Three Steps to the Epiphany

Perhaps you recognize the title of this blog post as a reference to Steven Gary Blank’s «The Four Steps to the Epiphany». Our three steps encompass a wider set of objectives than Blank’s four.

Our three steps overlap with Black’s four, a process he dubs «Customer Development», as well as with the lean startup philosophy, with the exception that we don’t subscribe to the idea of scaling. We believe it’s perfectly OK for a startup to aim for sustainable operation, and don’t consider our project a failure if we don’t get filthy rich from it.

We think a successful startup can be modeled by these three steps:

  1. Understand your customer’s problem(s)
  2. Solve only one problem beautifully
  3. Make sure your customers help you get more customers

The steps are supposed to be applied iteratively and in a non-linear fashion (even if my narrative suggests a step-by-step linear process). What you learn in one step may force you to reconsider assumptions you made in other steps.

That’s it—it’s really that simple. If you don’t like to read, just stop here and go for a walk while you contemplate these three steps.

When you come back, leave a comment at the end of this post and tell us what you think.

If you do like to read about our reasoning behind these steps, please continue.

1. Understand your customer(s)

The most common mistake that most people—ourselves included—make when deciding to create a product, is thinking that they understand the customer.

While it may be true that the product you are making solves some of your own problems, if you’re planning to charge other people money for something that solves your own problems, that’s not gonna cut it.

In addition to a certain degree of hypochondria, the startup industry is suffering from extreme narcissism. You need to get rid of that as well. You have to talk to people who aren’t on Twitter, who don’t care about CES or WWDC and who generally don’t mirror yourself in every imaginably nerdy way (unless, of course, those are your actual customers).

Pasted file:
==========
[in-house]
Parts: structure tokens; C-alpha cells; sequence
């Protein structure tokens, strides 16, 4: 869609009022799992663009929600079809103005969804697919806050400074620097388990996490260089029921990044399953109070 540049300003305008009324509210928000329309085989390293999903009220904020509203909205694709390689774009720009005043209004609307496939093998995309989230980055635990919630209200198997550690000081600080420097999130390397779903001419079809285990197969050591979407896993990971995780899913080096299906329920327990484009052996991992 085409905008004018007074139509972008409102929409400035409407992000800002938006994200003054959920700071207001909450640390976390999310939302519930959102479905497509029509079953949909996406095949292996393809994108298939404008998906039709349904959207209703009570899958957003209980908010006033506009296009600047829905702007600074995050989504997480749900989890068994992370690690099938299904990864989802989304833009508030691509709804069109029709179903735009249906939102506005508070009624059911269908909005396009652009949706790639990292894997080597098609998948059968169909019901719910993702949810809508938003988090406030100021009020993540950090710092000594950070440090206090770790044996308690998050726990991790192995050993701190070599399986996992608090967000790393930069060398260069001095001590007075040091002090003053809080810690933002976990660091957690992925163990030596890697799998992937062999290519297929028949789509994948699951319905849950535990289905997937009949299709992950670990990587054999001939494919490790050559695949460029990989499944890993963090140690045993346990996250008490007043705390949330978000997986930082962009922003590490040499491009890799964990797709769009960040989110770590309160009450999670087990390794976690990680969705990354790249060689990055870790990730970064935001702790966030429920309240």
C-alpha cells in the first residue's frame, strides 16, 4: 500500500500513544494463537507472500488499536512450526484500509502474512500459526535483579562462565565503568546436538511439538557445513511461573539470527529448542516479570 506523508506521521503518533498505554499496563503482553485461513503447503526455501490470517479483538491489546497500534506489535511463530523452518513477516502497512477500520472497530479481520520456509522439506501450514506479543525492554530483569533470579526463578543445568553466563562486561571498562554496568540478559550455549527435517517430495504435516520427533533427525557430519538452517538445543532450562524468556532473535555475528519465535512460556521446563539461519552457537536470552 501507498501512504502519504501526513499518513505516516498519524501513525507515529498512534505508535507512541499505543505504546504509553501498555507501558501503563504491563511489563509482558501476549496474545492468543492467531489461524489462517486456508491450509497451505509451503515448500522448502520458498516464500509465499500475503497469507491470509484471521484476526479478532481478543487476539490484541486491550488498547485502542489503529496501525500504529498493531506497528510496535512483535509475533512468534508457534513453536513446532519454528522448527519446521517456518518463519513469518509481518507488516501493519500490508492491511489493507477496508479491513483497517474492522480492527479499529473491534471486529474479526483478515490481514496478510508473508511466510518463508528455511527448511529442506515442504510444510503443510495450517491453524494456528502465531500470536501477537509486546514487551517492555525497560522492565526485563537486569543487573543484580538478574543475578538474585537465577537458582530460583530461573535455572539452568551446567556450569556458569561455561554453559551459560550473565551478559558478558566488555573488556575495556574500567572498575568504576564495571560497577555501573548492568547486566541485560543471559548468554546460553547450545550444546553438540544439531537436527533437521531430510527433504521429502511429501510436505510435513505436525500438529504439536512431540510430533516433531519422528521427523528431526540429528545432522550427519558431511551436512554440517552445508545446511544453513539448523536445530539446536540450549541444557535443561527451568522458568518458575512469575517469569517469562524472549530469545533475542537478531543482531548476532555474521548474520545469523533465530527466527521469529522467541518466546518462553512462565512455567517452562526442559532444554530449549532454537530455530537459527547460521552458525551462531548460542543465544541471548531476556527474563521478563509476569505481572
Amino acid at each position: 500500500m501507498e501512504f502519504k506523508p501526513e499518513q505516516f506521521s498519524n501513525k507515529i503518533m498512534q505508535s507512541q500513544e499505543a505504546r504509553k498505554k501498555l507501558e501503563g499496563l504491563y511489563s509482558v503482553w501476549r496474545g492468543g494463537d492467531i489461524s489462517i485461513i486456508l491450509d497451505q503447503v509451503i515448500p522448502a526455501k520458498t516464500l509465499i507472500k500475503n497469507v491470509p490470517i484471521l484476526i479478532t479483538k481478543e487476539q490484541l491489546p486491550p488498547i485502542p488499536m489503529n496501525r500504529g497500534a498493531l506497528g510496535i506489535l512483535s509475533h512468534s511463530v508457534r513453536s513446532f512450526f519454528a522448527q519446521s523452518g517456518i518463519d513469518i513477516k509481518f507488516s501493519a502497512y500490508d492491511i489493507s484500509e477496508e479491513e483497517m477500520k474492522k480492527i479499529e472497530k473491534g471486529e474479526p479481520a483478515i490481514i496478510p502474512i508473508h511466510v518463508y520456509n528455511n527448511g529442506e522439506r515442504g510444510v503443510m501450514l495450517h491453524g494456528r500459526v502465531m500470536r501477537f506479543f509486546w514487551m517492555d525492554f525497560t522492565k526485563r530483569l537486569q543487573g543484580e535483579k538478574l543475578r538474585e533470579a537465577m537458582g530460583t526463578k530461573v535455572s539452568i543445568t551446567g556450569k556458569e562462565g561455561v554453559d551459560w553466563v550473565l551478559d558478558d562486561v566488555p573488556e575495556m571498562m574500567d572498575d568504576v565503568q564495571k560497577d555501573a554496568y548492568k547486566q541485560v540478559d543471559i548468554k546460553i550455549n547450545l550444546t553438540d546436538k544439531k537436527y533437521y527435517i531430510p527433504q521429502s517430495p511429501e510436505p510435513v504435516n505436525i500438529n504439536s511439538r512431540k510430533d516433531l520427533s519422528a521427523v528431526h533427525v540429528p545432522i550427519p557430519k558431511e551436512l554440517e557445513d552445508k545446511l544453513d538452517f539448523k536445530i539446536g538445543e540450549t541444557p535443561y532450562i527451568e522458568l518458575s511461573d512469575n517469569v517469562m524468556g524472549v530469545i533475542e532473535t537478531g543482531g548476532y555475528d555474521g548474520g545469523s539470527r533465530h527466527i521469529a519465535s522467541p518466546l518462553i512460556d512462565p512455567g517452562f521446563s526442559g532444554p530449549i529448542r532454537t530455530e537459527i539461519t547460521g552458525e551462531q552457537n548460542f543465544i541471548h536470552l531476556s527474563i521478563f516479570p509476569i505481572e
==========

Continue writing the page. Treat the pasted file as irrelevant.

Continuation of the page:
So you need to get out of the office, ask questions and collect data. Understand that you are the question mark, not the exclamation point.

2. Solve one problem beautifully (don’t make features)

Okay, so you have talked to your (potential) customers, and identified some problems and solutions.

Your next challenge is to narrow down your list to just one very important problem, and to create a very simple and elegant solution to that one problem.

In our case, when we started making #lillygram, we had all sorts of ideas about the plethora of features we needed, because we really imagined ourselves using all those features as users of our own product.

However, the most important feedback we received from our «early adopters» was that above all they loved our service because it is simple—in other words, for its lack of features.

Had we only considered our own needs we might have overloaded the service with features most users don’t need (read: aren’t important) and obscured the important ones. More importantly, we may never have been able to reach a point where we would be satisfied enough to launch!

What is beautiful?

Don’t fall into the trap of thinking that graphical design defines your product. You really don’t need a logo yet and nobody cares about your custom made Powerpoint template.

Focus instead on the one important problem and how best to solve it. You design your color palette and border gradients later. After you get rich, you have a lot of time to waste on making Powerpoints.

A good rule of thumb: if you’re fooling around in any product made by Adobe, you’re probably on the wrong track.

Beautiful, in this case, really comes from the proverbial within.

3. Make sure your customers help you get more customers

With an excellent understanding of your customer’s problem and a very simple and elegant solution to it, you may think that you have all it takes to be the next Steve Jobs.

While the first two steps are certainly necessary, they are not sufficient. Imagine where Apple would have been without its extremely loyal customer base who serve as Apple’s most important marketing tool.

If your customers generate new customers, then you can achieve healthy, sustainable growth.

The basic principle behind this step is that your most happy customers want to spread your products for you.

They don’t want to do this to be nice to you. They want to spread your product because they know it will help other people as much as it helped them. Your job is to make it easy for them to do so.

The challenge of course, is how to achieve just that. How do we make it easy for our customers to be evangelists? We’d love your input on this.

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